Dwight D. Eisenhower, contrary to popular belief, did not build the federal highway system for the sole purpose of evacuating cities in the event of an atomic war. But there was one key military endeavor that did influence Eisenhower’s support for giant, smoothly paved roads. In 1919, he traveled with the military in a motor convoy across the country, from D.C. to San Francisco, in “the largest aggregation of motor vehicles ever started on a trip of such length,” the New York Times reported.
This was one of the first major cross-country road trips, and it planted the idea in Eisenhower’s mind that the federal government could and should make improving U.S. highways a priority. Soon, driving from coast to coast would become mythologized as one of the key American experiences. But in 1919, it was a terrible, torturous endeavor.
In 62 days, more than 80 trucks, cars and motorcycles made their way along the planned route of the Lincoln Highway, one of the first cross-country highways ever built. They crossed plains, mountains and deserts on roads that, up until Nebraska, were surprisingly well made. But once the convoy hit the West, the trucks started getting stuck in ditches, sand and mud, for hours at a time. By Utah, the conditions of the roads were so bad, it almost stopped the convoy altogether.
This was a pivotal point in the way Americans thought about the geography of their country. Traveling across the country was no longer a life-threatening ordeal–transcontinental railways had reached the Pacific in the mid-1800s, and in 1876, an express made it from New York to San Francisco in just 83 hours. But it wasn’t fun, either.
The idea of crossing the country on a lark was just taking hold: Eisenhower and a colleague joined the convoy at the last minute, basically because they thought it would be exciting. And the trip did immerse the military men in a cross-section of American life, at concerts, big city dances, chicken dinners, rodeos, barbecues, and ranch lunches. Most days, though, the reality of the road was less romantic: before the convoy reached California, its personnel would be forced to camp on twisty mountain roads, ration water and spend hours pushing their vehicles along otherwise impassable stretches. Like the oxen of western pioneers, the cars and trucks often died. But the mechanical beasts, at least, could be brought back to life.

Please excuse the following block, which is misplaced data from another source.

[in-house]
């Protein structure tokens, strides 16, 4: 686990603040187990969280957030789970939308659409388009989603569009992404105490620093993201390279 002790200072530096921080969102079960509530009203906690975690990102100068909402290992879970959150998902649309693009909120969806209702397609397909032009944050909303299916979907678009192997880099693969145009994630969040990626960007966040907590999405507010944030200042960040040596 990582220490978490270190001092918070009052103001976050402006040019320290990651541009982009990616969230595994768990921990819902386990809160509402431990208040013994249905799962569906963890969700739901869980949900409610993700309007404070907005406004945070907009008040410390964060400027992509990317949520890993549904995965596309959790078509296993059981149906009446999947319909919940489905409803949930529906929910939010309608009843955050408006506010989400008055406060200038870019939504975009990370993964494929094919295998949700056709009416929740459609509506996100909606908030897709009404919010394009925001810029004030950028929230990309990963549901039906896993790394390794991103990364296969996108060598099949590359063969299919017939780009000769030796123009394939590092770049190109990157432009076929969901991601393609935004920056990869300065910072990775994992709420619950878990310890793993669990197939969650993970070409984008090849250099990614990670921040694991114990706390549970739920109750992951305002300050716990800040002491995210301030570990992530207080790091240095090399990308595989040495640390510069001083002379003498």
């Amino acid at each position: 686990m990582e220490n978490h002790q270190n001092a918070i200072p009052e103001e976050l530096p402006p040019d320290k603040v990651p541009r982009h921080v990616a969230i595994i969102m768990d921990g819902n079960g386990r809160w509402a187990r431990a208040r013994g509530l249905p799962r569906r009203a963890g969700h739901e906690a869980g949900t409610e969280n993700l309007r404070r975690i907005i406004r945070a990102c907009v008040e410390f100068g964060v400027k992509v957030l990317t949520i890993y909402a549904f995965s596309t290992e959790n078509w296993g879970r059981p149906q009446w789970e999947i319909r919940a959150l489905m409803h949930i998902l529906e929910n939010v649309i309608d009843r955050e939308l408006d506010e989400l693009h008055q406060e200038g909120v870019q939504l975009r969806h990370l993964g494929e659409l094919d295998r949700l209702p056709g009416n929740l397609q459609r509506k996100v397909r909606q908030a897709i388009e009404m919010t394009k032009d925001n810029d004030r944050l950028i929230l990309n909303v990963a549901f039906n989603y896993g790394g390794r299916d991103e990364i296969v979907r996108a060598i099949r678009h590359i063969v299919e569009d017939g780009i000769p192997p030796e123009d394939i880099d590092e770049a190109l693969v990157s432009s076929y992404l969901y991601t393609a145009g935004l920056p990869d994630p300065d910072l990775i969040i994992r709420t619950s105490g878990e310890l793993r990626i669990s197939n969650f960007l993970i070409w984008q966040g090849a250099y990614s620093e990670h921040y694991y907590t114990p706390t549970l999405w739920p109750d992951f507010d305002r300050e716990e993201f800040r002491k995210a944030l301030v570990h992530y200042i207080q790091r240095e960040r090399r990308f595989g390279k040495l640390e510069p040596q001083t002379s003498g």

In 1919, the military had just returned from the Great War in Europe, where War Department motor units had helped secure victory, and military leaders wanted to show their machines off. But any network of roads that these trucks might travel on was still, for the most part, imaginary. Since the late 19th century, the Good Roads Movement had been advocating for upgrades to the dirt and gravel tracks that connected cities to one another, and forming associations to finance and build them. One of the purposes of the 1919 convoy was to support this movement: a Zero Milestone marker would designate the spot from which it set off, in D.C.’s Lafayette Square, and in one early conception, that marker was to be decorated with a map of golden highways—the longed-for system of perfect American roads.
The route the convoy would take was mostly along the Lincoln Highway, the first major transcontinental motor route. The more than 80 vehicles carried 24 officers and 258 enlisted men, and they left D.C. at 1 p.m., on July 7, 1919. It took the convoy the rest of the day to reach Frederick, Maryland, where Eisenhower joined the group. In seven and a half hours, they had traveled 46 miles, a drive that today would take just about an hour.
From the very beginning of the drive, the convoy encountered problems. On that first afternoon, the convoy’s Trailmobile Kitchen broke a coupling, and an observation car broke a fan belt. The Militor wrecker winch, a towing vehicle, started work that first day. On the second day, the convoy was delayed for two hours, mostly due to wobbly bridges too dangerous to use or covered bridges that the trucks wouldn’t fit through. To avoid these, sometimes the convoy took a detour; sometimes it simply forded whatever body of water the bridge was meant to cross.
One truck was stuck in the mud. The roads, though, were excellent, according to the convoy’s daily log. They covered 62 miles, in 10 and half hours.
That pace—about 6 miles an hour—is what the convoy would average in its crawl across the country. No day was without difficulty, and though drivers had all claimed experience with trucks, Eisenhower’s impression was that they’d lied. “Most colored the air with expressions in starting and stopping that indicated a longer association with teams of horses than with internal combustion engines,” he later recalled.